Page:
Comments

45 comments on “My Vote Tomorrow: Barack Obama and Joe Biden

  1. ... says:

    rogue capitalism beholden to the private banking system in place would be a better description…

    Reply

  2. ... says:

    steve – good choice!!
    peter bryant –
    1. free trade – it is okay for the usa to sell military weapons anywhere it wants, but it is not okay for others to do same… that ain’t free trade.. it’s bullshit and further – there needs to be controls on what is traded for the sake of humanity, which might not be in the best interests of the military establishment working out of the usa at present..
    2. Taxes – as long as the usa is beholden to the private banking system – the federal reserve and etc, your ass is grass and you will be continually taxed for their benefit only.. guess where those 700 billion $’s comes from to bail out those banks????? taxes… guess who implemented it???? a republican gov’t with willing support from both leadership candidates.. until folks get beyond using words to push some buttons these words mean nothing without a closer examination, but i am going to point it out anyway.. too many knee jerk reactions to the word taxes, and your post plays on these same reactions without looking deeper..
    3 socialism – this is what you have when a country is bailing out it’s banks… it is socialism for the banking system, with those who aren’t a part of it – left out of the equation… corporate socialism.. the system is a pyramid scheme favouring those at the top at the expense of those at the bottom, with a gov’t supportive of it.. financial socialism.. to think you have something different is naive.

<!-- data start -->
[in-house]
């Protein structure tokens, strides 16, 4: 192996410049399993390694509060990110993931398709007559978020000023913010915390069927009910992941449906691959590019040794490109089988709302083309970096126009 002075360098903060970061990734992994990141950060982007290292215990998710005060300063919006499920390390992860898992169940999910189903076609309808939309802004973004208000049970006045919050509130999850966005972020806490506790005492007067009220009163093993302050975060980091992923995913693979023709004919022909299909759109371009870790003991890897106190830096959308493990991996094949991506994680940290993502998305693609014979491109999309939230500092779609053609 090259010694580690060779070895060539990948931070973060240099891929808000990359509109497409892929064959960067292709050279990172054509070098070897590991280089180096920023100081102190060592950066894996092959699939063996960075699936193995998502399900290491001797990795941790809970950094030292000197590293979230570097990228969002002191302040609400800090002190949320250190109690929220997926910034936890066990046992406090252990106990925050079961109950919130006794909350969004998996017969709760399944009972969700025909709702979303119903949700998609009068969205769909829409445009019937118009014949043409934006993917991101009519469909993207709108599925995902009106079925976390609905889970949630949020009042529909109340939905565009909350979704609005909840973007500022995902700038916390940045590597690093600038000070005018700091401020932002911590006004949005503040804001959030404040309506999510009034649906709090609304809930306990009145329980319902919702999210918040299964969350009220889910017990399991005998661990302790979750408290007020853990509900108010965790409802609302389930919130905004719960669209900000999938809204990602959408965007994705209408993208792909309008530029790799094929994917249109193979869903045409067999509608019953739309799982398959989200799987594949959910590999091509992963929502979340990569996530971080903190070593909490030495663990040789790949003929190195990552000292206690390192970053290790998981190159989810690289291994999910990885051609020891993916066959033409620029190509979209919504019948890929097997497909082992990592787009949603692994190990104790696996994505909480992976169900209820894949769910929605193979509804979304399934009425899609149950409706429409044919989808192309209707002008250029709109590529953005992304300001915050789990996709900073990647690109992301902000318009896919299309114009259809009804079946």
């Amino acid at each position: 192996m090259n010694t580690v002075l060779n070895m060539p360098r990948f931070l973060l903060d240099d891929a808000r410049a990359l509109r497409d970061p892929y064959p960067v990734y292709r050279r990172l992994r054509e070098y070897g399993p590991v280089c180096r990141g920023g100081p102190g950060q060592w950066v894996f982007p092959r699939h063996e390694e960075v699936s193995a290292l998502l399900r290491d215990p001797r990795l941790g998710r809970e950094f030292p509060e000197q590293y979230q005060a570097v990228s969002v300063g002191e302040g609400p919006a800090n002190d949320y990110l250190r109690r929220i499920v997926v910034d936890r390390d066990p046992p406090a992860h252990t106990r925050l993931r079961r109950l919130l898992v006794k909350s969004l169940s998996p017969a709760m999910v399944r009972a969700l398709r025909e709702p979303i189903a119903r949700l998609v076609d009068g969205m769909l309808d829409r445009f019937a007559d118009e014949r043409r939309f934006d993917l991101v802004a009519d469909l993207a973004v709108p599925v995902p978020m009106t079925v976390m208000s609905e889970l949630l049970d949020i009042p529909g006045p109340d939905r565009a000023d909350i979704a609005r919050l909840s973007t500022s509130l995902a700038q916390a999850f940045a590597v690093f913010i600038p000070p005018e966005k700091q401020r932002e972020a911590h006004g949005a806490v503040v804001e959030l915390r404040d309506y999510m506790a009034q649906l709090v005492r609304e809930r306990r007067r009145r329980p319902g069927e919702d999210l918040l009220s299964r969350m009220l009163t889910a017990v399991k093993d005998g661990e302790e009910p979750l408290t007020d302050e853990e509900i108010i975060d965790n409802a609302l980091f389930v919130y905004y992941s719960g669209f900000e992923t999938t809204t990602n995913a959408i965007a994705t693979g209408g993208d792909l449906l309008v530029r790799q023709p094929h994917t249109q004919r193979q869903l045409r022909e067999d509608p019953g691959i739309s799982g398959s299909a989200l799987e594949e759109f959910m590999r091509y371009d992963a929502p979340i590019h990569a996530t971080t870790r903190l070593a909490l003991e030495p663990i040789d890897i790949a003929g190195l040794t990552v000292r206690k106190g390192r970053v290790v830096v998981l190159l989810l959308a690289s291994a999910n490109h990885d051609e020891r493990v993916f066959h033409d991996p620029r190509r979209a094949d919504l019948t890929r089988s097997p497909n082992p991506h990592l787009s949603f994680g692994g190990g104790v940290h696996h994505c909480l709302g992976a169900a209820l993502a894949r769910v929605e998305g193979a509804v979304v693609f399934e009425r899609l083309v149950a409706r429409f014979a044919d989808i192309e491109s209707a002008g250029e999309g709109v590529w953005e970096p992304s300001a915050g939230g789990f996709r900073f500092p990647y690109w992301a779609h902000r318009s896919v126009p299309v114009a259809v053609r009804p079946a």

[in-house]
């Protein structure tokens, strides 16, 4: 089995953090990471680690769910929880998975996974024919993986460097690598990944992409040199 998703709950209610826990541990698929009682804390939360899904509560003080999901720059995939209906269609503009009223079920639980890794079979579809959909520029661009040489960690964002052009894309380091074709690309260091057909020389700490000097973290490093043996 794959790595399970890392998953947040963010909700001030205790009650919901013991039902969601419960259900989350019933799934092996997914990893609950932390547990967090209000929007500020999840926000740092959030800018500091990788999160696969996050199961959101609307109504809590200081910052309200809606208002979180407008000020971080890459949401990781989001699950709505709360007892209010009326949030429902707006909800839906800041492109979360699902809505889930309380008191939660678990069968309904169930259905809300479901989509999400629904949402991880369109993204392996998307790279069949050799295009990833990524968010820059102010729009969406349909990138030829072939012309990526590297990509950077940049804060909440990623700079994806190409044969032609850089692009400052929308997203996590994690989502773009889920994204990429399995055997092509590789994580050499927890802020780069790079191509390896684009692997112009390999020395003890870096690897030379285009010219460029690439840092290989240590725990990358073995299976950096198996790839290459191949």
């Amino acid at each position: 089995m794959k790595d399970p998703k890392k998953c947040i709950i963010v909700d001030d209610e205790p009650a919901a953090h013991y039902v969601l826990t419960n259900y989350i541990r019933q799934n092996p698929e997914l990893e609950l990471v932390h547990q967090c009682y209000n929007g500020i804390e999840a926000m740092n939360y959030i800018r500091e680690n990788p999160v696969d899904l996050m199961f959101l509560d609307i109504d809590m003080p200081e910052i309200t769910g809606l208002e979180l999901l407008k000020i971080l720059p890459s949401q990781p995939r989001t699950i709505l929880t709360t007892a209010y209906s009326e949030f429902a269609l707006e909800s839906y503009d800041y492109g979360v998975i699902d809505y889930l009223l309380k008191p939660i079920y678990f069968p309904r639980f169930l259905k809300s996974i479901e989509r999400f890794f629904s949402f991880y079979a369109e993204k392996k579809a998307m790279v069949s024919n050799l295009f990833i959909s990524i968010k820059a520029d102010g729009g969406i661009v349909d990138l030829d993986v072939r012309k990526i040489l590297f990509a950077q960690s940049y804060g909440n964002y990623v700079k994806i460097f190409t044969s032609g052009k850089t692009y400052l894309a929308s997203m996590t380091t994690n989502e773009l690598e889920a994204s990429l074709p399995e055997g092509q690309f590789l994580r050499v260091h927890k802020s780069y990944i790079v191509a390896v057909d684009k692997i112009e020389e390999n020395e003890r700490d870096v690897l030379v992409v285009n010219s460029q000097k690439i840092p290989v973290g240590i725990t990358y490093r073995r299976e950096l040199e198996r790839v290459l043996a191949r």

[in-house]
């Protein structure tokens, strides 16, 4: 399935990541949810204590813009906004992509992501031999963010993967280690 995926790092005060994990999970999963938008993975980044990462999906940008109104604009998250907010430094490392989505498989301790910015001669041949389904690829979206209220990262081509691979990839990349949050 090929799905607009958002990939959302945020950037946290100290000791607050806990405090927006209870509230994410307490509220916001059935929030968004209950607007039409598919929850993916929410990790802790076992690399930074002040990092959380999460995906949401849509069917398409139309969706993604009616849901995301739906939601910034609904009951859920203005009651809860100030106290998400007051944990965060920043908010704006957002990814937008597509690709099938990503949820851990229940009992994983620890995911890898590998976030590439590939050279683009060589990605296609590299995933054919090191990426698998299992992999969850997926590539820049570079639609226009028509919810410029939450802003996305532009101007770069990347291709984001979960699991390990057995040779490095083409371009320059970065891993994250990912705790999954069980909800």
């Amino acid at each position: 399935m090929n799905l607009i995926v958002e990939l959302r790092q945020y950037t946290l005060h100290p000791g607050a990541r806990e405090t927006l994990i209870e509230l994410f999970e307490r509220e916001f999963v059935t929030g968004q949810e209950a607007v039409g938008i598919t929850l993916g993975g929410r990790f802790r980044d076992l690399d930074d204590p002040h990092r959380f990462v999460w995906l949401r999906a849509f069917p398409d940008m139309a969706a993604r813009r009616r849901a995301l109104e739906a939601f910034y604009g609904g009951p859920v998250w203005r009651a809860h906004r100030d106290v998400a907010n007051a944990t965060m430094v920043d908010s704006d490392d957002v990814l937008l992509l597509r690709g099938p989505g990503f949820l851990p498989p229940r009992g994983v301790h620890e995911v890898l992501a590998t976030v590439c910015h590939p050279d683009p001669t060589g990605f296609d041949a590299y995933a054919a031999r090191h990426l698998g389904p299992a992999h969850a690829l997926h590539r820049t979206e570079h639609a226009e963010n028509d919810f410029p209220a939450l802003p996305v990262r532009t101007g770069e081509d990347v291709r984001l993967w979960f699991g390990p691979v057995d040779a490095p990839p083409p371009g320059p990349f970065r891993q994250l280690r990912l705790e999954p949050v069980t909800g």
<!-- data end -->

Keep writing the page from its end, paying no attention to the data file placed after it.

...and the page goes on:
4 foreign affairs – getting feedback is essential for objectivity… if you want to operate with your head up your ass, it doesn’t matter… presently the usa has been operating with it’s head up its ass for a long time… it may or may not matter what the rest of the world thinks about the usa actions, but it is one way of getting a more objective assessment of your actions… so far under the bush/cheney gov’t usa approval rating has moved towards rock bottom.. maybe you don’t think it matters!
    Democratic capitalism is not what you have… you have rampant capitalism that masquerades as democracy… democracy is something to aspire towards, but it isn’t something you folks have…

    Reply

  3. Bil says:

    Well-studied Steve ;>)

    Reply

  4. Carroll says:

    I don’t know why I am sitting here, two hours away from voting, agonizing about my vote when my one vote will make no difference.
    I was totally hoping Hagel would run, then I was sort of for Hillary, then I was totally for Obama..but the ‘Obamaquity’ of his foreign policy has gotten to me. I have no idea what this man will do and I wonder if he has any ideas ‘of his own’ on what he will do.
    I was impressed with his plan to curb lobbying, the crux of our corruption in government. But looking at the names put out by his campaign on possible appoinments I don’t know if he is believable on the undue influence factor.
    As Steve said is begining to look a lot like Clinton III. And some of the people under consideration for very important offices give me the chills. The fact that their names would even be put out gives me chills.
    Below is the link to the list of people under consideration that Obama’s staff gave to Politico.
    A couple of things stand out….a lot of old Clinton people..a few good out of the box people like Hagel and some really scary people mentioned for very sensitive offices like Jane Harman, who was investigated by the FBI for some questionable contact with AIPAC and Israel for Director of National Intelligence. And William Bratton one of the boys from JINSA, the Jewish Institute for National Security for head of Homeland Security…the very same JINSA that Collin Powell said had taken control of Rumsfeld’s pentagon.
    >>>>>>>>>>>>>>
    http://www.politico.com/news/stories/1008/15142_Page2.html
    Homeland Security secretary: Former Sen. Gary Hart (D-Colo.); William Bratton, Los Angeles police chief and former New York police commissioner; former Rep. Tim Roemer (D-Ind.), a member of the 9/11 Commission; Rep. Jane Harman (D-Calif.); Sen. Susan Collins (R-Maine)
    CIA director: Former Rep. Tim Roemer (D-Ind.), Rep. Jane Harman (D-Calif.)